On March 31, 2022, the Payment Card Industry Security Standards Council released version 4.0 of its Data Security Standard (PCI DSS 4.0). The new version—which brings major changes to the payments ecosystem—places an increased focus on targeted risk analysis, organizational maturity and governance. It also makes PCI DSS compliance a continuous effort, rather than an annual snapshot exercise, and introduces a customized approach to PCI assessments, enabling businesses to implement alternative technical and administrative controls that meet the customized approach objective.
Merchants, service providers, issuers, acquirers, and any other businesses that store, process, or transmit payment cardholder data should begin planning for PCI DSS 4.0. Implementing PCI DSS 4.0 will require structural changes that go beyond tweaking security controls. Businesses will also need to prepare for the increased legal risks of PCI DSS 4.0’s obligations. PCI assessments under version 4.0 will require more security documentation, risk analysis and affirmative statements than before, exposing the company’s security posture to greater scrutiny.
Because of the complexity of the new requirements and the time required to implement structural changes, companies should begin addressing and internally validating compliance in advance of an assessment by their qualified security assessor (QSA). Businesses should consider whether to involve legal counsel and other consultants (under privilege) in this assessment and other aspects of their transition to PCI DSS 4.0, including for purposes of encouraging full and open communication and consideration of risks and exposure.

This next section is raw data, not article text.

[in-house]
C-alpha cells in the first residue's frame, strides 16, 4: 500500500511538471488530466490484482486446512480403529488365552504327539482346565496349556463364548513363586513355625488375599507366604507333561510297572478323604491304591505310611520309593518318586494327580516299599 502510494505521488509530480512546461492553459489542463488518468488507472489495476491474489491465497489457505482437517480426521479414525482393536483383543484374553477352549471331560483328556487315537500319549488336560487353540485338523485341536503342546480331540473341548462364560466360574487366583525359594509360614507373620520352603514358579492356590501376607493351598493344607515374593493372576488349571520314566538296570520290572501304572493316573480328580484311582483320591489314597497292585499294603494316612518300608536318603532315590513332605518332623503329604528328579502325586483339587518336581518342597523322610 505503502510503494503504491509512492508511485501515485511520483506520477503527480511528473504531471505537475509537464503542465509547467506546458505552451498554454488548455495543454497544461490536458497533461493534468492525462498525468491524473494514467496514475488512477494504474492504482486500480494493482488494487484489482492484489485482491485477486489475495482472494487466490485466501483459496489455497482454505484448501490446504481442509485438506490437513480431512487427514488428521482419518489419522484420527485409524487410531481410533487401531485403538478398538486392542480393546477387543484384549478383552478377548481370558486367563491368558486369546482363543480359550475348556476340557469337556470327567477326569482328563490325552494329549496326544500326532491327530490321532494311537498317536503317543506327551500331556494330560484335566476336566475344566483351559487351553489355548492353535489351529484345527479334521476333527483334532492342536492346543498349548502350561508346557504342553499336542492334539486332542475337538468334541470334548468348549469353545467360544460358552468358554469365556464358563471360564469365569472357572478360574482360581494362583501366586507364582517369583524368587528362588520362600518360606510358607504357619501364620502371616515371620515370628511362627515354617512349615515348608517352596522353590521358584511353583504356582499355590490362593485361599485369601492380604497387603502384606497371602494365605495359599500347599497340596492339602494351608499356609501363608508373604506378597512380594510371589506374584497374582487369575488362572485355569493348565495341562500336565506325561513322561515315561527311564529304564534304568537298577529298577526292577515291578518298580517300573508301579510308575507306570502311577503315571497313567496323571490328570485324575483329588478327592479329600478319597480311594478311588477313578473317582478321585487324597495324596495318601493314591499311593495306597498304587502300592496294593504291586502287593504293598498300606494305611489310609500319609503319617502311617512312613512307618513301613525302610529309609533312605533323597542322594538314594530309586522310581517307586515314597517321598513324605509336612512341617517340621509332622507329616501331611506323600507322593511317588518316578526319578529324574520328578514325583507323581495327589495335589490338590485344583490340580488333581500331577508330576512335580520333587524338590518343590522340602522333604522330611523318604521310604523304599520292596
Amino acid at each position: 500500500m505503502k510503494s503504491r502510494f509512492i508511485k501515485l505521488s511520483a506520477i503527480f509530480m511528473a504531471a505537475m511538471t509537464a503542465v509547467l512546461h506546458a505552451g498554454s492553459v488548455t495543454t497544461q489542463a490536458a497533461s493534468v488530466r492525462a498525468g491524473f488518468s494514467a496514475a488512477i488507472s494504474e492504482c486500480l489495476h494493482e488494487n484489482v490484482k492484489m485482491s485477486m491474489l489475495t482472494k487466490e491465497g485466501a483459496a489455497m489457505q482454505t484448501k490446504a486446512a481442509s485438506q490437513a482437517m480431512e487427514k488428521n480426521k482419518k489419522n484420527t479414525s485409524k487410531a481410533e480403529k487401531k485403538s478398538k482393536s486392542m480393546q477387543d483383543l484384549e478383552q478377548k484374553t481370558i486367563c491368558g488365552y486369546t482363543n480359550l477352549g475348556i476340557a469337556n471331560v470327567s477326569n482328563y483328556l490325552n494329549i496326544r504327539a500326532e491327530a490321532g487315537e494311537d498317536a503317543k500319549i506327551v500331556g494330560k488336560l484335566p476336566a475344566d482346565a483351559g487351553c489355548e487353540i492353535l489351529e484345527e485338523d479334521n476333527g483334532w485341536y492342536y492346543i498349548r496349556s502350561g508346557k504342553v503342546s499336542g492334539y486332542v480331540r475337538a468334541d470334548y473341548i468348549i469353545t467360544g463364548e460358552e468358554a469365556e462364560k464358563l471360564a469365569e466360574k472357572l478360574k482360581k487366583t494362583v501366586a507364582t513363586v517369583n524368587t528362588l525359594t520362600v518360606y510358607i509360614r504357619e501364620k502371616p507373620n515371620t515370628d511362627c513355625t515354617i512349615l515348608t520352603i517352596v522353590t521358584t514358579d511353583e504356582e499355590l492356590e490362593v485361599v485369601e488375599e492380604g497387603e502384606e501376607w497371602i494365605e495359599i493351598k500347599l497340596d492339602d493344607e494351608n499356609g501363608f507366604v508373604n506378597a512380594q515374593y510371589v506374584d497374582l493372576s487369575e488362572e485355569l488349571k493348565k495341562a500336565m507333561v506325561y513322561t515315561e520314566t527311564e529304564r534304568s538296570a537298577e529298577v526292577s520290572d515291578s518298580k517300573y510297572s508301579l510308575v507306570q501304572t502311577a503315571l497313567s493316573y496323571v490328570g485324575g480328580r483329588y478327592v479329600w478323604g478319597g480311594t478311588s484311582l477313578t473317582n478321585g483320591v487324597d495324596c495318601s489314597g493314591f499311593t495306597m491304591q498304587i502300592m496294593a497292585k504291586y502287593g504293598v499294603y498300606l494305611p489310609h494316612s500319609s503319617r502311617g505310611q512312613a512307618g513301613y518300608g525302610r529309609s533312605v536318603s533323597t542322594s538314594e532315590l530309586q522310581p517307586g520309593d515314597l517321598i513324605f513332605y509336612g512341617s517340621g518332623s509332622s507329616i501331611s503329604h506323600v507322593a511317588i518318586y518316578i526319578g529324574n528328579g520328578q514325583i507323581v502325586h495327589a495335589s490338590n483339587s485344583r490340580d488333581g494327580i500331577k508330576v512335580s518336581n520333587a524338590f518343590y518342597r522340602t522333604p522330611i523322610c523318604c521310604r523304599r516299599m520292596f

WHAT’S NEW IN PCI DSS 4.0?
PCI DSS 4.0 is an extensive change to the previous version of PCI DSS; some of the significant changes are included below.
Increased Requirements for Yearly Diligence for Merchants and Service Providers
PCI DSS 4.0 increases the requirements for periodic diligence of merchants and service providers by adding several new controls. These include:
At least every 12 months and upon a significant change, document and confirm the PCI DSS scope of the in-scope environment (PCI DSS 12.5.2) with additional documentation requirements for service providers (PCI DSS 22.214.171.124-2);
Target risk analysis for any controls that use the customized approach at least every 12 months with written approvals by senior management (PCI DSS 13.3.2);
At least an annual risk analysis for any controls that have flexibility for the frequency of controls (PCI DSS 13.3.1, Best Practice until 2025);
At least an annual review of cipher suites and protocols (PCI DSS 12.3.3, Best Practice Until 2025); and
At least an annual review of hardware and software technologies in use with a plan to remediate outdated technologies approved by senior management (PCI DSS 12.3.4, Best Practice Until 2025).
These additional annual diligence requirements will take time and effort to establish. Additionally, merchants and service providers may want to experience building these new processes well in advance of having to rely on them for PCI DSS compliance through their report Report on Compliance (ROC) or Self-Assessment Questionnaire (SAQ) processes and QSA oversight. Starting sooner rather than later will be key to pragmatic results by allowing at least one practice cycle of these assessment prior to relying on them for PCI DSS compliance.
New Customized Approach